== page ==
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FROM ANOTHER FRIEND comes word from Baseball America, the go-to publication for all things baseball, that the shrinking newspaper world is impacting on how BA gets its reports from the beat correspondents on the hometown newspaper's sports pages as newspapers shut down or the baseball writers resign for other jobs. This is not the sort of shifting sand that would help us cope with melting glaciers. But it does add another downside piece to the fallout from the industry's melt-down.
On that point, Journalism.Org reported earlier that while the number of Washington-based reporters for American newspapers has shrunk dramatically by more than a third since 1985, the number of foreign media based in DC has increased ten-fold since the late 1960s. There has also been a huge increase in so-called niche newsletters and magazines of interest to special audiences. The decline in the mainstream media has been accompanied by less accountability for whomever is running the government. "Symbolic of the state of this relationship, George W. Bush is the first president since Theodore Roosevelt not to address the National Press Club during his his years in office," Journalism.Org. noted. In this instance, I'd say all's well that ends well.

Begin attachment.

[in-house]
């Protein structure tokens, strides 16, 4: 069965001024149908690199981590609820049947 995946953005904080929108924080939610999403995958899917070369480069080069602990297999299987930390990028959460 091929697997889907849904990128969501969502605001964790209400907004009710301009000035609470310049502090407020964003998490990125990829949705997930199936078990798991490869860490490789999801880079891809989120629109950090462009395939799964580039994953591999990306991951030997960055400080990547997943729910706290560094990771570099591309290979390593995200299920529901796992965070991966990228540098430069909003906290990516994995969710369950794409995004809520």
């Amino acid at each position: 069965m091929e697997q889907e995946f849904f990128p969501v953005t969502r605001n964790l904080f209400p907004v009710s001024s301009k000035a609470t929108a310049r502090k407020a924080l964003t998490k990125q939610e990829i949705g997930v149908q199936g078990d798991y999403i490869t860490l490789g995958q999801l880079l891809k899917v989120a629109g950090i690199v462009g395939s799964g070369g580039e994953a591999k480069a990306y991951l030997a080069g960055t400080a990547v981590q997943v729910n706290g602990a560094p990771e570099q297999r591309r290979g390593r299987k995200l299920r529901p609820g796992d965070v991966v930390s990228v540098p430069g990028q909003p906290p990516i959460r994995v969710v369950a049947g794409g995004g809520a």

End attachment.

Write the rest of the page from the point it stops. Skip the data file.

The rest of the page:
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It's conclusively OVER! In response to a column by the Beacon Journal's Steve Hoffman, on the recall campaign against Mayor Don Plusquellic, former Councilman Warner Mendenhall, the messy effort's icon, declared "success in many ways." That being the case, should there still be a costly election on Tuesday by Akron's voters? In years of covering elections , I found this one to be the first that failed to connect any of the dots. Could it be that the dots were never there in the first place?